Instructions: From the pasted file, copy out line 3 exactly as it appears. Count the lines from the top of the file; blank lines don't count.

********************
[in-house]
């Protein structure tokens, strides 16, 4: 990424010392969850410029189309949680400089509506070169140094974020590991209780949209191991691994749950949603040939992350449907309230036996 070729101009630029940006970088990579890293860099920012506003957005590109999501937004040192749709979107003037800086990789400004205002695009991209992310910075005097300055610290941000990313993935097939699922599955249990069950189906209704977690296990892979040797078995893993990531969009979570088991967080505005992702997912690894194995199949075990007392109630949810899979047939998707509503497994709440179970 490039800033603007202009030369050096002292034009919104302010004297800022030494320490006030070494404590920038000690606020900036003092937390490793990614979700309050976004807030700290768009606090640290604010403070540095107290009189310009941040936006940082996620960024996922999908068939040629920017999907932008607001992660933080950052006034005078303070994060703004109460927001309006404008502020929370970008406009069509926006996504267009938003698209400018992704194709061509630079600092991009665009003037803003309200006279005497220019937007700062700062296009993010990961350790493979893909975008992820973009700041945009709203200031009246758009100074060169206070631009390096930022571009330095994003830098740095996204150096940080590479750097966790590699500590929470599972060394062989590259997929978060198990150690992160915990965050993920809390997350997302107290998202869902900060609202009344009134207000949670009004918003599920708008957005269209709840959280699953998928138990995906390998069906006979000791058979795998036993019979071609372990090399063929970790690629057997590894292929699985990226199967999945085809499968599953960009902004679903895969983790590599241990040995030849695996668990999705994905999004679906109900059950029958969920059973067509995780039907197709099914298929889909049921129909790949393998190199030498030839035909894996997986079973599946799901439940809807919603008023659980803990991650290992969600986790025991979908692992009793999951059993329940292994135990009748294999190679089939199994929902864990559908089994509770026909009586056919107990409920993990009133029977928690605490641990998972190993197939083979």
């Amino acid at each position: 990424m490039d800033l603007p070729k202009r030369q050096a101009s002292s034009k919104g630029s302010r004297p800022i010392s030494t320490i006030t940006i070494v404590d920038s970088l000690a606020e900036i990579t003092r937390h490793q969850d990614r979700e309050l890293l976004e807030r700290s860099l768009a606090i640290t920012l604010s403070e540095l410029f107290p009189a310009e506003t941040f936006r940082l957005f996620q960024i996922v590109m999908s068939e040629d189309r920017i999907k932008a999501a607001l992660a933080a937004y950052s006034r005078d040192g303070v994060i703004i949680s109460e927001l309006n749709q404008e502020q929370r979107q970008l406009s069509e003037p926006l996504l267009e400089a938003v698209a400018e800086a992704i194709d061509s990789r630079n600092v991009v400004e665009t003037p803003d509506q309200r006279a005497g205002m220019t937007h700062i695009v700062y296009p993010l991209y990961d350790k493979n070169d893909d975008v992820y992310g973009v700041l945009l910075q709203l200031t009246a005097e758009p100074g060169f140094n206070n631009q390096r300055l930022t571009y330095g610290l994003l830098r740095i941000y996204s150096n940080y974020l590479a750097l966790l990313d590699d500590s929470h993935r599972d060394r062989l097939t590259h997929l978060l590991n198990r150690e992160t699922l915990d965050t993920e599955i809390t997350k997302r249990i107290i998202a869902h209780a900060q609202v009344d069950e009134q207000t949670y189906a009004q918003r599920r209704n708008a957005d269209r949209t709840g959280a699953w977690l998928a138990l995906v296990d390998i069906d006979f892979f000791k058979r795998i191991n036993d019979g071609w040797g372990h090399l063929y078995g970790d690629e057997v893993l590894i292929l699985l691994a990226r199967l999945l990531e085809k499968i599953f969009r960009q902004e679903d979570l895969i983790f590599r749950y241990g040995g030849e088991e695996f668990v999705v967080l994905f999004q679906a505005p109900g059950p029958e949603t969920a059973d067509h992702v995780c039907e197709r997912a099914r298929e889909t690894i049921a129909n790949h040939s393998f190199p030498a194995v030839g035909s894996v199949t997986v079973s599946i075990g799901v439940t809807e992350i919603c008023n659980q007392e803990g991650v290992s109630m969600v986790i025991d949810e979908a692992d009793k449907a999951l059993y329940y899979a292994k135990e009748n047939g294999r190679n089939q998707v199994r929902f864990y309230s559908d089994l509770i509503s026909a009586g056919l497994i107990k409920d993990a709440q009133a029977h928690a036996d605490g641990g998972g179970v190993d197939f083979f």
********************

């Amino acid at each position: 990424m490039d800033l603007p070729k202009r030369q050096a101009s002292s034009k919104g630029s302010r004297p800022i010392s030494t320490i006030t940006i070494v404590d920038s970088l000690a606020e900036i990579t003092r937390h490793q969850d990614r979700e309050l890293l976004e807030r700290s860099l768009a606090i640290t920012l604010s403070e540095l410029f107290p009189a310009e506003t941040f936006r940082l957005f996620q960024i996922v590109m999908s068939e040629d189309r920017i999907k932008a999501a607001l992660a933080a937004y950052s006034r005078d040192g303070v994060i703004i949680s109460e927001l309006n749709q404008e502020q929370r979107q970008l406009s069509e003037p926006l996504l267009e400089a938003v698209a400018e800086a992704i194709d061509s990789r630079n600092v991009v400004e665009t003037p803003d509506q309200r006279a005497g205002m220019t937007h700062i695009v700062y296009p993010l991209y990961d350790k493979n070169d893909d975008v992820y992310g973009v700041l945009l910075q709203l200031t009246a005097e758009p100074g060169f140094n206070n631009q390096r300055l930022t571009y330095g610290l994003l830098r740095i941000y996204s150096n940080y974020l590479a750097l966790l990313d590699d500590s929470h993935r599972d060394r062989l097939t590259h997929l978060l590991n198990r150690e992160t699922l915990d965050t993920e599955i809390t997350k997302r249990i107290i998202a869902h209780a900060q609202v009344d069950e009134q207000t949670y189906a009004q918003r599920r209704n708008a957005d269209r949209t709840g959280a699953w977690l998928a138990l995906v296990d390998i069906d006979f892979f000791k058979r795998i191991n036993d019979g071609w040797g372990h090399l063929y078995g970790d690629e057997v893993l590894i292929l699985l691994a990226r199967l999945l990531e085809k499968i599953f969009r960009q902004e679903d979570l895969i983790f590599r749950y241990g040995g030849e088991e695996f668990v999705v967080l994905f999004q679906a505005p109900g059950p029958e949603t969920a059973d067509h992702v995780c039907e197709r997912a099914r298929e889909t690894i049921a129909n790949h040939s393998f190199p030498a194995v030839g035909s894996v199949t997986v079973s599946i075990g799901v439940t809807e992350i919603c008023n659980q007392e803990g991650v290992s109630m969600v986790i025991d949810e979908a692992d009793k449907a999951l059993y329940y899979a292994k135990e009748n047939g294999r190679n089939q998707v199994r929902f864990y309230s559908d089994l509770i509503s026909a009586g056919l497994i107990k409920d993990a709440q009133a029977h928690a036996d605490g641990g998972g179970v190993d197939f083979f």